West Virginia’s criminal code contains certain “elevator” statutes that can make conviction for certain crimes even more serious. Among these is the civil rights statute, which is a form of anti-hate crime legislation.
The statute’s purpose is to punish offenders who targeted their victims based on who they are. The statute specifically protects individuals from violence and violent threats based on their “race, color, religion, ancestry, national origin, political affiliation or sex.”
Though the text does not mention violence against someone due to their sexual orientation, prosecutors in a West Virginia county are attempting to pursue hate crime charges against a former member of the Marshall University football team in connection with an April incident. The defendant is accused encountering two men kissing on the street, uttering a homophobic slur and striking the men. Cabell County prosecutors have charged him with felony civil rights violations, as well as misdemeanor assault.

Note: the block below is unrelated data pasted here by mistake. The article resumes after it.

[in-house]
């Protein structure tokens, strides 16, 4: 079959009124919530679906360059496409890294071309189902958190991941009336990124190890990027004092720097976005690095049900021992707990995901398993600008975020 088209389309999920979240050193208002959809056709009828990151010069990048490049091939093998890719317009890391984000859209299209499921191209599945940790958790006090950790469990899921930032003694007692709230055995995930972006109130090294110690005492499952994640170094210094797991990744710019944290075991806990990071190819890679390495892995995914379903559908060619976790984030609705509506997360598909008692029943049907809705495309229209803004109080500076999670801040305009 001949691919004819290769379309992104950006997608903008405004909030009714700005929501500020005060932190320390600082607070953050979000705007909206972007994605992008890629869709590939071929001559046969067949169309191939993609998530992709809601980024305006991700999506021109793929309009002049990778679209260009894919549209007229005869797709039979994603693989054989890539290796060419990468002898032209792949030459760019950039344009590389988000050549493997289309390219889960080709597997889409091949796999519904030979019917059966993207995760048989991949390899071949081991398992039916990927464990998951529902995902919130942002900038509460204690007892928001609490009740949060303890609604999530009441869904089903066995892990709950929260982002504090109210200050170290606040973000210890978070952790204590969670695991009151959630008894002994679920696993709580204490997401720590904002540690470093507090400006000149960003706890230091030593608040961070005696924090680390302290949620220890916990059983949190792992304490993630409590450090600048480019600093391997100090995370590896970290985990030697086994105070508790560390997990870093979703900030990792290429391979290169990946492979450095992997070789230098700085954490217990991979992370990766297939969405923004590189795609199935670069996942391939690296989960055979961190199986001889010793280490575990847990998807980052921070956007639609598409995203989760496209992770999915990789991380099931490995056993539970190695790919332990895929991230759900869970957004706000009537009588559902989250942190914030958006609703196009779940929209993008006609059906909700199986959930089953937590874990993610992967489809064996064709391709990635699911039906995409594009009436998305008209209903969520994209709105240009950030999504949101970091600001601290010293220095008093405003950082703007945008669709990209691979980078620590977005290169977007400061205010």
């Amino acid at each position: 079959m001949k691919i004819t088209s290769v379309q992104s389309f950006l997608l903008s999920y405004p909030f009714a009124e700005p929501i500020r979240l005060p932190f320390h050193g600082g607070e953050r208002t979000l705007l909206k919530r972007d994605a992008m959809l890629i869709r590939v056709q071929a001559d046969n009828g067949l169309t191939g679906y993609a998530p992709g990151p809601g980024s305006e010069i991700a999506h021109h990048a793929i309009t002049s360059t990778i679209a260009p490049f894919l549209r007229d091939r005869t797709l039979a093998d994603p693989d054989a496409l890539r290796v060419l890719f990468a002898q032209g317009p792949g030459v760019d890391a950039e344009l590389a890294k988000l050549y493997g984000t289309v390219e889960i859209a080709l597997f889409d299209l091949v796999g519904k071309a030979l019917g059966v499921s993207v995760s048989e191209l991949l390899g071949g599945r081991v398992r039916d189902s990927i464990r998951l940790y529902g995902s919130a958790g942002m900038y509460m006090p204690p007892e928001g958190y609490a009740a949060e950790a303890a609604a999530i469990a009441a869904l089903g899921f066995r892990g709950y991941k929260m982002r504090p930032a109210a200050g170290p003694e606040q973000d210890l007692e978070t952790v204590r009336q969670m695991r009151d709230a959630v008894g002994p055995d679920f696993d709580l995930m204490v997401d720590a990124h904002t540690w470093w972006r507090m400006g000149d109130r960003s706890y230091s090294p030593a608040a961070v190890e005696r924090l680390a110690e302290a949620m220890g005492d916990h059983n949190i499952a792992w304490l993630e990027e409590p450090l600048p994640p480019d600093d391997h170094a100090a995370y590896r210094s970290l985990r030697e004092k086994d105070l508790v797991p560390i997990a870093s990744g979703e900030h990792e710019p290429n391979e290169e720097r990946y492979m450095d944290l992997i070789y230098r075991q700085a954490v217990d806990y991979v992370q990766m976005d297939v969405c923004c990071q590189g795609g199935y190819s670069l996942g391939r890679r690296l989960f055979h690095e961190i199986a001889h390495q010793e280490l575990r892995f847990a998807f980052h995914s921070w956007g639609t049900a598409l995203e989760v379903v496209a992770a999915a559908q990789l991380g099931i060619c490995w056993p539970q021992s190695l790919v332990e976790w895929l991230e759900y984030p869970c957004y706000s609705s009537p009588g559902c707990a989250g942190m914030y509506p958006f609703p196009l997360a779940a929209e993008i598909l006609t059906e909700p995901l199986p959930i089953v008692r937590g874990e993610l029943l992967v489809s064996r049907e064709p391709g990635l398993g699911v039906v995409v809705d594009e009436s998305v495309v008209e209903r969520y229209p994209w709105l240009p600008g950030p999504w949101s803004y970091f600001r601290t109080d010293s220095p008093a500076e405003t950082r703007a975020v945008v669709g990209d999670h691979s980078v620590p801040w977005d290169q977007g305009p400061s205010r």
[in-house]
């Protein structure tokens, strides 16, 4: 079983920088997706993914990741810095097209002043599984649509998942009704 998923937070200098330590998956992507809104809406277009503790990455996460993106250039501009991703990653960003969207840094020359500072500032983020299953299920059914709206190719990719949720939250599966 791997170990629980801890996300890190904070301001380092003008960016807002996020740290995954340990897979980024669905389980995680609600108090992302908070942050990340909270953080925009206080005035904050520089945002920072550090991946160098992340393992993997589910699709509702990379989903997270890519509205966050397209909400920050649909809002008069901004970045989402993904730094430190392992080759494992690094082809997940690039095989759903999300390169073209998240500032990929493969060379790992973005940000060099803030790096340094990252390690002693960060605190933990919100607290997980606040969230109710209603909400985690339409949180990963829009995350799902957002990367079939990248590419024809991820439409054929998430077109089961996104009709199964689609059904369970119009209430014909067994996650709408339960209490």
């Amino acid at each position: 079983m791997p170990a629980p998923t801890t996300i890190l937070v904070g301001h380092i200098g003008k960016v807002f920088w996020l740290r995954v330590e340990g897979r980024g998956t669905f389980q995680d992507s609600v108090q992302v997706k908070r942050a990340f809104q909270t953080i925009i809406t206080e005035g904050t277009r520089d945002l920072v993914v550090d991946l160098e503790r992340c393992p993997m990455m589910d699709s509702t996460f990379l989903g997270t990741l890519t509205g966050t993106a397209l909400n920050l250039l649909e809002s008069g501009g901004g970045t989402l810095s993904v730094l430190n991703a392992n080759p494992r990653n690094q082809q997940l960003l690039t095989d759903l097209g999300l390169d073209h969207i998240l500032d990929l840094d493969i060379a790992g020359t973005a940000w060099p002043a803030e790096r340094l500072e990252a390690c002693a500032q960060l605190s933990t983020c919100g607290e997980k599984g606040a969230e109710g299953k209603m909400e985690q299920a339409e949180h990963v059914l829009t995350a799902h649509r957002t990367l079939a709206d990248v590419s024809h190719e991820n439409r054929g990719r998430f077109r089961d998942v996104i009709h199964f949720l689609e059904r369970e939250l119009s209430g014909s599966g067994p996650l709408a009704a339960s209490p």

Likely due to the wording of the civil rights statute, the prosecution contends that the defendant assaulted the men due to their “sex,” not their sexual orientation. They say that the defendant would not have done anything had one or both of the victims been a woman.
The judge presiding over the case has asked the state Supreme Court to determine whether West Virginia’s civil rights statute covers incidents of this nature. Trial has been tentatively set for Jan. 26, The Herald-Dispatch reports.
When applied, the civil rights statute can turn a misdemeanor into a felony, which could mean prison time, a larger fine and other stiff penalties. Having an experienced defense attorney on your side when charged with a hate crime is that much more important.